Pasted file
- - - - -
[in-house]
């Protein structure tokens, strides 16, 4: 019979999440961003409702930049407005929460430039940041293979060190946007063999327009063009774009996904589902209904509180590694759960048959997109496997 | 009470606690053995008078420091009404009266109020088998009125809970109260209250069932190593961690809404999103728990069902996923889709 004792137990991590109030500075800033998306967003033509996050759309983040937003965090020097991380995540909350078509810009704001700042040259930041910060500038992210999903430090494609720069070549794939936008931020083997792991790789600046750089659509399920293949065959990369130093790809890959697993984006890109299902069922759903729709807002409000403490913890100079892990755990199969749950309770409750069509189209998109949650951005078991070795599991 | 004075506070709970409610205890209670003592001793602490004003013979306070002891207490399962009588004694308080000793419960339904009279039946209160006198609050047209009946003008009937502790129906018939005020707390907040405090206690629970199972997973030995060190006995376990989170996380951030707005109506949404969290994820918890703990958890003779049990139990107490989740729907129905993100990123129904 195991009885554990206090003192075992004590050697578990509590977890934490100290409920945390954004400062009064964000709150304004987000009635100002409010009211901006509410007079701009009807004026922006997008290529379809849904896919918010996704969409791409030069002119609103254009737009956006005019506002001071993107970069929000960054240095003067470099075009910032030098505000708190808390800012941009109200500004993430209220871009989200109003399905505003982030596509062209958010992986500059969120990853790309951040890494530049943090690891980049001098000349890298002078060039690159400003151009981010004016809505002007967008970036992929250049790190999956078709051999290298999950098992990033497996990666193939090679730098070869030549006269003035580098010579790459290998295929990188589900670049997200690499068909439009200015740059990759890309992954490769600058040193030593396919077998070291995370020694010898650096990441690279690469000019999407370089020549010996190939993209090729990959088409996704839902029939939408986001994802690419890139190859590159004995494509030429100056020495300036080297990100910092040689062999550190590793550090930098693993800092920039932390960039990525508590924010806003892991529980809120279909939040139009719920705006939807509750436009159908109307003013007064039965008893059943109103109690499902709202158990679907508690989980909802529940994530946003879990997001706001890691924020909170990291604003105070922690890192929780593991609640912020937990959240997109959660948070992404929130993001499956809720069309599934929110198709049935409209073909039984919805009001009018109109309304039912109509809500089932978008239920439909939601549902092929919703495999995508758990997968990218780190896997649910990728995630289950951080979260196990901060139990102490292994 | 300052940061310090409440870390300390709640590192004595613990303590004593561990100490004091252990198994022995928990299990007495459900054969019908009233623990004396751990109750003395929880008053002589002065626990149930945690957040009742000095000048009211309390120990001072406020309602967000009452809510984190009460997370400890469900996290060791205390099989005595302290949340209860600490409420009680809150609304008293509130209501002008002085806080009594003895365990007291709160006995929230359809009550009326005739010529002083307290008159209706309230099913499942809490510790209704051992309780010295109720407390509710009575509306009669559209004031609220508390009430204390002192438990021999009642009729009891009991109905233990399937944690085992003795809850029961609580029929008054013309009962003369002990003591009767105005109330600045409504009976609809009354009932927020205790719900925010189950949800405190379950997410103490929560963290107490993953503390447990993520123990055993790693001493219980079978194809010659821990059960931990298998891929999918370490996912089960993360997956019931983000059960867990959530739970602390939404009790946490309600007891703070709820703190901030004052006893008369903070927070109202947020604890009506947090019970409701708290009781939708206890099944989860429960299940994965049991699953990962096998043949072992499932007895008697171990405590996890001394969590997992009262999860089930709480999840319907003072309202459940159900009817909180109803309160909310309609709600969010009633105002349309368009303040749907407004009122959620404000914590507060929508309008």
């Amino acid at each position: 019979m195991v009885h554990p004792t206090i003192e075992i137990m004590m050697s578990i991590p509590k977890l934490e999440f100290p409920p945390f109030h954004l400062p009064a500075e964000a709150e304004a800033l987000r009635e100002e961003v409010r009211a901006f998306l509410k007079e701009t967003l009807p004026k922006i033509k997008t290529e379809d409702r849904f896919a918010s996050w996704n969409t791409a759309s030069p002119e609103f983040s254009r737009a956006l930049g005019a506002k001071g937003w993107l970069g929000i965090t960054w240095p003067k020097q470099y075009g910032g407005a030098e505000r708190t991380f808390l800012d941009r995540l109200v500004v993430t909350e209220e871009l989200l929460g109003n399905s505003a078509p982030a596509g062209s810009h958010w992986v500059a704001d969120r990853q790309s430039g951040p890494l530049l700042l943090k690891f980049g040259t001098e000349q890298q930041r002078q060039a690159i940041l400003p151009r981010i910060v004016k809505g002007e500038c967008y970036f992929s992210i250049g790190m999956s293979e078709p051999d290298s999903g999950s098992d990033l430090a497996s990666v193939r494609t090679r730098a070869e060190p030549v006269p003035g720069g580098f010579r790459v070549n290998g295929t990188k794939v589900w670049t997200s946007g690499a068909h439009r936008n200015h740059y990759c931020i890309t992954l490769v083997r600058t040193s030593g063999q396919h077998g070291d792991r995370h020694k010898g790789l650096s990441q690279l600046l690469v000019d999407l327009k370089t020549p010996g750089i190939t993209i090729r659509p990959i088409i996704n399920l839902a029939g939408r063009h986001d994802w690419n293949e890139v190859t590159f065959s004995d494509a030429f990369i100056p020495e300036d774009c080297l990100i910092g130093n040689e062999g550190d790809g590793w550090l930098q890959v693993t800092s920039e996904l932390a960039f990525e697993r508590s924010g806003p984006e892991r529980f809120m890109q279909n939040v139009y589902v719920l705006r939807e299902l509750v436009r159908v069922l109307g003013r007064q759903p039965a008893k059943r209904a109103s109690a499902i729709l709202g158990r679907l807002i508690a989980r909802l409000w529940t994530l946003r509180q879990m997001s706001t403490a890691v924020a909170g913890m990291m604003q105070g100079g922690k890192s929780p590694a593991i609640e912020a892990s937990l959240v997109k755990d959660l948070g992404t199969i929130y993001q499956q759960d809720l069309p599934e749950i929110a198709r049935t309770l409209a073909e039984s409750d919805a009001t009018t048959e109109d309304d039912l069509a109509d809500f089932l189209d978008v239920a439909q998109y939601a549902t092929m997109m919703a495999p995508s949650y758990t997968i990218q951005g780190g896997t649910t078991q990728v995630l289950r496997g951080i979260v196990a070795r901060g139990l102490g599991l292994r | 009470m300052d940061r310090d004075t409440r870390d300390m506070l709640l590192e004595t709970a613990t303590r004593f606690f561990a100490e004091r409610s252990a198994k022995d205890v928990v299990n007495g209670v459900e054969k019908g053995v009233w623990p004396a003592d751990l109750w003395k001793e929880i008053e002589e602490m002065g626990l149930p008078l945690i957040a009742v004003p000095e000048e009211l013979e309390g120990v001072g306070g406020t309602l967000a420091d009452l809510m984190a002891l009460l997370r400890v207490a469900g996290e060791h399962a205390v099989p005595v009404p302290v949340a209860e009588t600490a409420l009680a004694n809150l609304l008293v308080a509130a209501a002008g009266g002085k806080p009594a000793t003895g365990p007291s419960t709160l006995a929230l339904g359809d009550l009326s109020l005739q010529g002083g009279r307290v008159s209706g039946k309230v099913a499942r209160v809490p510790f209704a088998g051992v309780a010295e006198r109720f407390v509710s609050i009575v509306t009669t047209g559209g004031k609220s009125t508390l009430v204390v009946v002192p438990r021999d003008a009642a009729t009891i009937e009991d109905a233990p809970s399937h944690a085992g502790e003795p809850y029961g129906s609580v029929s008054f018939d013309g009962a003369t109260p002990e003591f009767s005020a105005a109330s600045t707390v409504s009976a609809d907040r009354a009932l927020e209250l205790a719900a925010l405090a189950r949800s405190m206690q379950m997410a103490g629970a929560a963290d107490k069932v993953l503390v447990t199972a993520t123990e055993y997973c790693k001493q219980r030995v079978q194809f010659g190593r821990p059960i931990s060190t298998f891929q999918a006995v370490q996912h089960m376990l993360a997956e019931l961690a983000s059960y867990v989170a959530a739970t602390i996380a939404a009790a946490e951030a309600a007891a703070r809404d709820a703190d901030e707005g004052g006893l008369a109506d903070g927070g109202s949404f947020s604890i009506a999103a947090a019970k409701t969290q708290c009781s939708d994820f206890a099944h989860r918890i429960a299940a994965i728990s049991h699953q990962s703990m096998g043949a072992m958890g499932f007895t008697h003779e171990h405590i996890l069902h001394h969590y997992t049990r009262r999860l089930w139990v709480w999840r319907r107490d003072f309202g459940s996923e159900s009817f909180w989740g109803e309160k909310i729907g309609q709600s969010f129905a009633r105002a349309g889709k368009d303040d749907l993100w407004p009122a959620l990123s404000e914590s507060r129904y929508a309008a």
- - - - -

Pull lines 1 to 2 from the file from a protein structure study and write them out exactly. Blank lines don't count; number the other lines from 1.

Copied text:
[in-house]
């Protein structure tokens, strides 16, 4: 019979999440961003409702930049407005929460430039940041293979060190946007063999327009063009774009996904589902209904509180590694759960048959997109496997 | 009470606690053995008078420091009404009266109020088998009125809970109260209250069932190593961690809404999103728990069902996923889709 004792137990991590109030500075800033998306967003033509996050759309983040937003965090020097991380995540909350078509810009704001700042040259930041910060500038992210999903430090494609720069070549794939936008931020083997792991790789600046750089659509399920293949065959990369130093790809890959697993984006890109299902069922759903729709807002409000403490913890100079892990755990199969749950309770409750069509189209998109949650951005078991070795599991 | 004075506070709970409610205890209670003592001793602490004003013979306070002891207490399962009588004694308080000793419960339904009279039946209160006198609050047209009946003008009937502790129906018939005020707390907040405090206690629970199972997973030995060190006995376990989170996380951030707005109506949404969290994820918890703990958890003779049990139990107490989740729907129905993100990123129904 195991009885554990206090003192075992004590050697578990509590977890934490100290409920945390954004400062009064964000709150304004987000009635100002409010009211901006509410007079701009009807004026922006997008290529379809849904896919918010996704969409791409030069002119609103254009737009956006005019506002001071993107970069929000960054240095003067470099075009910032030098505000708190808390800012941009109200500004993430209220871009989200109003399905505003982030596509062209958010992986500059969120990853790309951040890494530049943090690891980049001098000349890298002078060039690159400003151009981010004016809505002007967008970036992929250049790190999956078709051999290298999950098992990033497996990666193939090679730098070869030549006269003035580098010579790459290998295929990188589900670049997200690499068909439009200015740059990759890309992954490769600058040193030593396919077998070291995370020694010898650096990441690279690469000019999407370089020549010996190939993209090729990959088409996704839902029939939408986001994802690419890139190859590159004995494509030429100056020495300036080297990100910092040689062999550190590793550090930098693993800092920039932390960039990525508590924010806003892991529980809120279909939040139009719920705006939807509750436009159908109307003013007064039965008893059943109103109690499902709202158990679907508690989980909802529940994530946003879990997001706001890691924020909170990291604003105070922690890192929780593991609640912020937990959240997109959660948070992404929130993001499956809720069309599934929110198709049935409209073909039984919805009001009018109109309304039912109509809500089932978008239920439909939601549902092929919703495999995508758990997968990218780190896997649910990728995630289950951080979260196990901060139990102490292994 | 300052940061310090409440870390300390709640590192004595613990303590004593561990100490004091252990198994022995928990299990007495459900054969019908009233623990004396751990109750003395929880008053002589002065626990149930945690957040009742000095000048009211309390120990001072406020309602967000009452809510984190009460997370400890469900996290060791205390099989005595302290949340209860600490409420009680809150609304008293509130209501002008002085806080009594003895365990007291709160006995929230359809009550009326005739010529002083307290008159209706309230099913499942809490510790209704051992309780010295109720407390509710009575509306009669559209004031609220508390009430204390002192438990021999009642009729009891009991109905233990399937944690085992003795809850029961609580029929008054013309009962003369002990003591009767105005109330600045409504009976609809009354009932927020205790719900925010189950949800405190379950997410103490929560963290107490993953503390447990993520123990055993790693001493219980079978194809010659821990059960931990298998891929999918370490996912089960993360997956019931983000059960867990959530739970602390939404009790946490309600007891703070709820703190901030004052006893008369903070927070109202947020604890009506947090019970409701708290009781939708206890099944989860429960299940994965049991699953990962096998043949072992499932007895008697171990405590996890001394969590997992009262999860089930709480999840319907003072309202459940159900009817909180109803309160909310309609709600969010009633105002349309368009303040749907407004009122959620404000914590507060929508309008």